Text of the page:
Goethe@LUX Residency Artist 2017
The artist Liz Rosenfeld deals with queer perspectives on history. As the London artist-in-residence, she worked on a short film dealing with the changing queer and ecological history of the London park Hampstead Heath.
At the moving image agency LUX, she mainly conducted extensive research regarding the changing queer and ecological history of the London park Hampstead Heath for her new short film FUCK TREE. FUCK TREE is a film made as a companion piece to Luther Price's work, SODOM (1989) from the LUX film archive. During the residency, a series of events with Liz took place in London and Glasgow. Hear more about her artistic practice, her time in London and how she feels about the German capital in the video interview:
Find more videos by Liz Rosenfeld on her Vimeo channel. Read here about her jewish roots in Germany and how this influenced her decision to move to Berlin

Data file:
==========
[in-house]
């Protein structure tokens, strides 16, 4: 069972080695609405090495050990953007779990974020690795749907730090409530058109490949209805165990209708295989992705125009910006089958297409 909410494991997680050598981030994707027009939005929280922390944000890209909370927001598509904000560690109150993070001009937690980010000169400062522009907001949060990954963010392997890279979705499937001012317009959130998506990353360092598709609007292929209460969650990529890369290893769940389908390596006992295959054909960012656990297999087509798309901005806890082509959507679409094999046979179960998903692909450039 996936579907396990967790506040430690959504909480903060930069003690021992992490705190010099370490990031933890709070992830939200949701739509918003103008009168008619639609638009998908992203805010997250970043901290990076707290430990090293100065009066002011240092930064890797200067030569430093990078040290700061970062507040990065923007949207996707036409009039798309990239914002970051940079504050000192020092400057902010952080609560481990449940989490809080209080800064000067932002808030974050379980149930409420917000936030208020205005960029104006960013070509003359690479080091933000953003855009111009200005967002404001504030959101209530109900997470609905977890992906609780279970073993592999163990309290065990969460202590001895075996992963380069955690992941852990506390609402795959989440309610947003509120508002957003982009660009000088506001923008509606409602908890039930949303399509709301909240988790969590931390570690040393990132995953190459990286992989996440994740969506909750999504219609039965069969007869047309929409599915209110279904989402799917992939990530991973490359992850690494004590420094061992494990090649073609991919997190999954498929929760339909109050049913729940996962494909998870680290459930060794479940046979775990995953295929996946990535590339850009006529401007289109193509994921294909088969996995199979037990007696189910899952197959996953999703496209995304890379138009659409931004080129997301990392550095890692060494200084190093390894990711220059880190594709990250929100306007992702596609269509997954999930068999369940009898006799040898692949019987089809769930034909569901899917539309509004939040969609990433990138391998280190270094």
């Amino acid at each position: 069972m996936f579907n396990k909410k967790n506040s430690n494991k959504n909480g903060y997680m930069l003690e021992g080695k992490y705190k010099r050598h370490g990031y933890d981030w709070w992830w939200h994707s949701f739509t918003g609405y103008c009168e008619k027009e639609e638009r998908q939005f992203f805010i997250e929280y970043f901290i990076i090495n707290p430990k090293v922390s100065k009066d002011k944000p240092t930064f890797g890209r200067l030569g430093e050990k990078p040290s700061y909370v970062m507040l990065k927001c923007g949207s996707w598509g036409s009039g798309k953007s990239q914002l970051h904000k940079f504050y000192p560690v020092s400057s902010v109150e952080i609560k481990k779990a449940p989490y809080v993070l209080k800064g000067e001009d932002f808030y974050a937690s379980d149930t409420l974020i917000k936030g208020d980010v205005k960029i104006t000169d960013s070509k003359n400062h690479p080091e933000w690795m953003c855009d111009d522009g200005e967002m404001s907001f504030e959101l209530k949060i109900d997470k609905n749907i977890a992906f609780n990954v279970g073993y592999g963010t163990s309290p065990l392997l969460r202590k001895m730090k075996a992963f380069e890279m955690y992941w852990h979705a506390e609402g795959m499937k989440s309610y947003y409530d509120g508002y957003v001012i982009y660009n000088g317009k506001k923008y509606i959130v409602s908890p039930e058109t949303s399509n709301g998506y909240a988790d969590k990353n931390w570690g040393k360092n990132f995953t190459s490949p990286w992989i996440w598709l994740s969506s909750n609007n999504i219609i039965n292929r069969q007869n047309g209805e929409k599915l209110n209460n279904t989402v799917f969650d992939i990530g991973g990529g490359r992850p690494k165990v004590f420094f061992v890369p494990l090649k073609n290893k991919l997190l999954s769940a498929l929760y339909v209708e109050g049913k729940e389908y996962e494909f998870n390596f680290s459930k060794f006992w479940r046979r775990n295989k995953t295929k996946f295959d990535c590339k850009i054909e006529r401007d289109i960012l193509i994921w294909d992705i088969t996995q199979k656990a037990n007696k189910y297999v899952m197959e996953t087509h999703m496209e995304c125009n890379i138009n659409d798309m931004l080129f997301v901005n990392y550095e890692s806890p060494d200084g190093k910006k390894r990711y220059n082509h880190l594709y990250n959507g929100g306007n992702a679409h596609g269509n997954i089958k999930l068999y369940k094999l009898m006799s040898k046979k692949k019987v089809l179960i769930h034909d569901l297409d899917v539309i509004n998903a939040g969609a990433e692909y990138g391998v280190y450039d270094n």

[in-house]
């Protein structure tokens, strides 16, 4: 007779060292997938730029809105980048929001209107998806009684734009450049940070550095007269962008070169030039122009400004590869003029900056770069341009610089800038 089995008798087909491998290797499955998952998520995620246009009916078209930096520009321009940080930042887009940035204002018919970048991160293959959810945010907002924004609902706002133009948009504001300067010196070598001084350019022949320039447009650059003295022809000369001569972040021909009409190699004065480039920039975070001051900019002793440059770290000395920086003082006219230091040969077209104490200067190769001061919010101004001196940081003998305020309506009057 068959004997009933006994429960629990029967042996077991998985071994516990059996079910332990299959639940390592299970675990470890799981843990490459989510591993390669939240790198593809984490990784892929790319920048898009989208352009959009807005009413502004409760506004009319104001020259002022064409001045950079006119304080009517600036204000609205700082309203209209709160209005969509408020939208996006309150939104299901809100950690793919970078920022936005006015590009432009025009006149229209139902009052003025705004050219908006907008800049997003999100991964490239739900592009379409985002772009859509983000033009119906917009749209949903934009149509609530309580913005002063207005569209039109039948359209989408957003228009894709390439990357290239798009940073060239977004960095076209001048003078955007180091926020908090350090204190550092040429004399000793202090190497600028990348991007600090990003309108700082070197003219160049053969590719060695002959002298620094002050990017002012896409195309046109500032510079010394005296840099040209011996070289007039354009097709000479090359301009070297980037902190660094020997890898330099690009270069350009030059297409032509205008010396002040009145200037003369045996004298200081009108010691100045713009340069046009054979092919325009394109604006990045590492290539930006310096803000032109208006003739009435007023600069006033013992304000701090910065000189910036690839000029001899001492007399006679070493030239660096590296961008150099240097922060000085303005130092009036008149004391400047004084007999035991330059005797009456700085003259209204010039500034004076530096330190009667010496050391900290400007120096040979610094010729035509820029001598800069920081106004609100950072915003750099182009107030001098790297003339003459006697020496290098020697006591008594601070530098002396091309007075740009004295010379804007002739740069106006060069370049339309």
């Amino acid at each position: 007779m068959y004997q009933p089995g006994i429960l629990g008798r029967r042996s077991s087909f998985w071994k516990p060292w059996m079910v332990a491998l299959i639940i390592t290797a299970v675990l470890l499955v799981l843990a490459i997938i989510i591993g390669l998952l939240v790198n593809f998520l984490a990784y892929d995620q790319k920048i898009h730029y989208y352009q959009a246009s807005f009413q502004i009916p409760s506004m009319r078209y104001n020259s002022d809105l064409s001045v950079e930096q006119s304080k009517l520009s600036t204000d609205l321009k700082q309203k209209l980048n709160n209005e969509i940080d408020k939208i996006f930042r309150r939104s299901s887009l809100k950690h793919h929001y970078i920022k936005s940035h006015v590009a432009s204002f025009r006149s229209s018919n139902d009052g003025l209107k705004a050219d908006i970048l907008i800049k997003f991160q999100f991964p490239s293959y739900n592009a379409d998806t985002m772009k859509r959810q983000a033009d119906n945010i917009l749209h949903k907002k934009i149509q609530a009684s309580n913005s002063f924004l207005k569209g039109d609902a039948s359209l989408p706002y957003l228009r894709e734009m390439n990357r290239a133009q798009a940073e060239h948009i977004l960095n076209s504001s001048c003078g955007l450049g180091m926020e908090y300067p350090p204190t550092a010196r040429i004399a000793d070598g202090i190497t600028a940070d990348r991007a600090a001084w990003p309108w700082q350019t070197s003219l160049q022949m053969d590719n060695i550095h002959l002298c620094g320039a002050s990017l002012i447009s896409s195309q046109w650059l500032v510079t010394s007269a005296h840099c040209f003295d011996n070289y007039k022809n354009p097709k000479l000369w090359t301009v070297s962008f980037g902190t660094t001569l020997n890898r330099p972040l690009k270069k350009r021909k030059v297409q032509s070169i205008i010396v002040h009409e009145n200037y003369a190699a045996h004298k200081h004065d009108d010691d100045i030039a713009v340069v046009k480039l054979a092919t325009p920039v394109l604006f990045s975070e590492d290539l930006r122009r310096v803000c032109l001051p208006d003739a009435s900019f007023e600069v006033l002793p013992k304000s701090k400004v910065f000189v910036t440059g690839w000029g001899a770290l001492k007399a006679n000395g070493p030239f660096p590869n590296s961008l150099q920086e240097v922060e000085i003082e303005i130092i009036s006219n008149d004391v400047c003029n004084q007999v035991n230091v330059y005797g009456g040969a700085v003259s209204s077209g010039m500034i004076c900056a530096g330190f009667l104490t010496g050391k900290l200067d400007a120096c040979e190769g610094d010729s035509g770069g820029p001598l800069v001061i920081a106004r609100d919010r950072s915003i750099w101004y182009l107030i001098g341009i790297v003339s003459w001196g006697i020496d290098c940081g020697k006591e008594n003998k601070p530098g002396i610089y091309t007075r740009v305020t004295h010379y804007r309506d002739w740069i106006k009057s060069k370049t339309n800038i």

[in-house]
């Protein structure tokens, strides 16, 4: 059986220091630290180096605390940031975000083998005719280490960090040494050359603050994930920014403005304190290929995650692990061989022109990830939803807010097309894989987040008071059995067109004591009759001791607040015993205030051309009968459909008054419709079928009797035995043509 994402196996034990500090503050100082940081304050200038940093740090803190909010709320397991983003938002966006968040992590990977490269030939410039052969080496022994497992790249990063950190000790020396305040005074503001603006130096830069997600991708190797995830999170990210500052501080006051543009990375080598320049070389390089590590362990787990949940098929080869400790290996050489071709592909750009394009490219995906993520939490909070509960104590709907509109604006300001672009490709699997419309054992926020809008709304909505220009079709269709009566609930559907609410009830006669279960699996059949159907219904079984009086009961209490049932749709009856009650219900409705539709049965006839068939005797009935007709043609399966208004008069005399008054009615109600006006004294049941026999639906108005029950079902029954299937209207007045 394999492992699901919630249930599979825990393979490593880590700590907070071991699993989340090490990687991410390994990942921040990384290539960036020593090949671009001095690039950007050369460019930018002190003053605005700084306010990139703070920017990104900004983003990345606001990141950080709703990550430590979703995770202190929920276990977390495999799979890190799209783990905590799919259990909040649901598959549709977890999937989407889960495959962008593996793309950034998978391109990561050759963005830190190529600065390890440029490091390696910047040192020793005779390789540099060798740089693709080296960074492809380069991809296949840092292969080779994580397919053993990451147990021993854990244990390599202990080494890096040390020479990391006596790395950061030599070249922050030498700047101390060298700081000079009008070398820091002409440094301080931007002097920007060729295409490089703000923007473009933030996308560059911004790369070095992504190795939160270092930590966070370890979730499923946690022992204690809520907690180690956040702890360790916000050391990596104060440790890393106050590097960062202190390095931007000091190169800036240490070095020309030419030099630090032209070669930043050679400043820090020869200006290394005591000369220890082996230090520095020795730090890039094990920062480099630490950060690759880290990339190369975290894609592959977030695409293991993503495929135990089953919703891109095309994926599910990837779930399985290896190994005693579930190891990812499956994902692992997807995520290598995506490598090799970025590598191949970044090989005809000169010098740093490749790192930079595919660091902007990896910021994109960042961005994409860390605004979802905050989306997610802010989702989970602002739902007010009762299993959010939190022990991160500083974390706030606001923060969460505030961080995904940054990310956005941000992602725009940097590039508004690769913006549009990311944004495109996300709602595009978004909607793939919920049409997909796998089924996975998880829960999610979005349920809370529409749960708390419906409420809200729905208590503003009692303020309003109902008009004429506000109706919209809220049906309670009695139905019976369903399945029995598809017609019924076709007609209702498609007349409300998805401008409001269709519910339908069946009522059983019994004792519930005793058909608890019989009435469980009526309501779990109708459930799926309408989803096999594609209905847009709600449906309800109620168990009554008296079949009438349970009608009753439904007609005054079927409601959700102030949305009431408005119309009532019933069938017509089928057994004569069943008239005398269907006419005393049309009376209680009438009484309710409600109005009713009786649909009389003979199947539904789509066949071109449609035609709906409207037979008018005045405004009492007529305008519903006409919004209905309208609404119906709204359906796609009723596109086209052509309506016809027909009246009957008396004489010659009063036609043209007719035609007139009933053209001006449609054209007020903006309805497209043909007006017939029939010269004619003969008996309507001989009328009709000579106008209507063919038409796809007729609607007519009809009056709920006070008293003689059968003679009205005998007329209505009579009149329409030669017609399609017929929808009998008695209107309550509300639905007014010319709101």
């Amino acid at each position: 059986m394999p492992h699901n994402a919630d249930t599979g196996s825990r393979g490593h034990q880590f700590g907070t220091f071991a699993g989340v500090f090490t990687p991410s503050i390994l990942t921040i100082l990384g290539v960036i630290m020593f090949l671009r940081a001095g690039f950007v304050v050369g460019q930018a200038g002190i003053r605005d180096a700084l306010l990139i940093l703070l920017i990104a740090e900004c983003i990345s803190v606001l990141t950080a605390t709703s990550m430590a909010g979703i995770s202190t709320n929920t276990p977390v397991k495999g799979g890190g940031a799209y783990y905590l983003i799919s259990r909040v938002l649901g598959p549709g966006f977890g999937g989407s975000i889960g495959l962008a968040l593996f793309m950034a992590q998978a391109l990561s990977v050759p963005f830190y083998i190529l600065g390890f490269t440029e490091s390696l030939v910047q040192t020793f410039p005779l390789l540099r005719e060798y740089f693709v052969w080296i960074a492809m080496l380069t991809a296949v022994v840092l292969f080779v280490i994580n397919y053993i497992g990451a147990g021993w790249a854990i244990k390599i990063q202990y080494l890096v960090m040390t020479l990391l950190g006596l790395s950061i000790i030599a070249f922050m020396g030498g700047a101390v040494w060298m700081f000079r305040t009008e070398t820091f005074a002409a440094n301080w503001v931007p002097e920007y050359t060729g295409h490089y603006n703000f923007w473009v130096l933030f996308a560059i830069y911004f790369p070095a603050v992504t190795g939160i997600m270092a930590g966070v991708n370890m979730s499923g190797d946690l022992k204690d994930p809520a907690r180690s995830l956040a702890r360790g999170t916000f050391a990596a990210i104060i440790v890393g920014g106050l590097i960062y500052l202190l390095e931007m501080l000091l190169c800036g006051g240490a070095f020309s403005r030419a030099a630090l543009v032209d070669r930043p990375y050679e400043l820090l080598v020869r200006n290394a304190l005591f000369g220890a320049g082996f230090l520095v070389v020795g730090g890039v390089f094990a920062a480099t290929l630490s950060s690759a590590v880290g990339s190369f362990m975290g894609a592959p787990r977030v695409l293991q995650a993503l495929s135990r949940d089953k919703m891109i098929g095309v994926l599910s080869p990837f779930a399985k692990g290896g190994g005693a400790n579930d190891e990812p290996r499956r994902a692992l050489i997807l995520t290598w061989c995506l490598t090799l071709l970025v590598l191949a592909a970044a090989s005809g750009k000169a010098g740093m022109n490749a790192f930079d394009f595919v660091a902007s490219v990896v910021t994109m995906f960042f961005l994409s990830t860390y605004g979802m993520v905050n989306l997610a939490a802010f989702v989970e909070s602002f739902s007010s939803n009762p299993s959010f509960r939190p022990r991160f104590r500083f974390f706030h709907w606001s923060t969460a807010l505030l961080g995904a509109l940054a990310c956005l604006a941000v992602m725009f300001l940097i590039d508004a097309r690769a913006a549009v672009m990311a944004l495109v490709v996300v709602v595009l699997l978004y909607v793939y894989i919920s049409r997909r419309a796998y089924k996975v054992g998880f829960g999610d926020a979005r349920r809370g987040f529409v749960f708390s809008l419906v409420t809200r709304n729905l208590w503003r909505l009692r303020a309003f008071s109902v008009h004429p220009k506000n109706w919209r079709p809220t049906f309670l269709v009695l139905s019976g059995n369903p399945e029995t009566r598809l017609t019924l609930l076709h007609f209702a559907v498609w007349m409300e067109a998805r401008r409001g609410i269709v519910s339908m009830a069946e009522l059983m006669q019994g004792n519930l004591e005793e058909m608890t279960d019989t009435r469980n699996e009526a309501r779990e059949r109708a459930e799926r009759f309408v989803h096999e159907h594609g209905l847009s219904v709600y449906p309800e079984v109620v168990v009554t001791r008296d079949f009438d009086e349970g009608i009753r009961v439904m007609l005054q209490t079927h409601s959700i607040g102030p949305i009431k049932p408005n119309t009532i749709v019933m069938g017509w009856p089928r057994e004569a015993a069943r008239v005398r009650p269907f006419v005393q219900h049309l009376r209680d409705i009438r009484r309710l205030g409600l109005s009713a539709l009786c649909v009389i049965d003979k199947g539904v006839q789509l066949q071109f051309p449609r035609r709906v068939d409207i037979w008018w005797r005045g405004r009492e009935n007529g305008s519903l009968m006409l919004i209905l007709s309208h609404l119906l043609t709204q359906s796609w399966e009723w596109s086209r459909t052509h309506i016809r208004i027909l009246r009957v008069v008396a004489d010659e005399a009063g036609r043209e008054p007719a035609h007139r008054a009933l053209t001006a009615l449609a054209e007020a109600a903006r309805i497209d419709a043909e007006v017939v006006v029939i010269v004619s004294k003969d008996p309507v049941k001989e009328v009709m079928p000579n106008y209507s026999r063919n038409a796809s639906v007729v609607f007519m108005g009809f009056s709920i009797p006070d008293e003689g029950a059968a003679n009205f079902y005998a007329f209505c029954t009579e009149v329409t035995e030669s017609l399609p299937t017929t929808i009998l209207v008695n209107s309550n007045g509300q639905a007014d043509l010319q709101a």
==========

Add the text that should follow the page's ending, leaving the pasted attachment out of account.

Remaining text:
A collaboration between LUX and the Goethe-Institut London.
In London, Liz Rosenfeld presented her experimental film trilogy „The Surface Tension Trilogy“, which tracks the intervowen stories of famous women and artists in the city of Berlin during the Weimar era.
Open-Air performance: „A Chaotic Assemblage of Understanding(s)“ was a performative reading of her first feature film treatment „FOXES“, a queer feminist speculative fiction piece.
„Queer Ecologies“: In Glasgow, the artist presented selected films of the LUX Collection, which spoke to and inspired her research themes.
In London, Cinenova and Liz Rosenfeld co-presented Marit Östberg’s Film „When We Are Together We Can Be Everywhere“, a feature porn documentary.
To introduce the online presentation of „Proliferatons – Part I“, it was shown in a launch event – alongside a selection of the artist’s works and films from LUX’s archive. Topic: The limitations of the human condition.
In the culminating event of her residency, Liz Rosenfeld showed her newly created film work „Fuck Tree“, which deals with queer public spaces in London. She presented it as a companion piece to Luther Price’s film „Sodom“ (1989).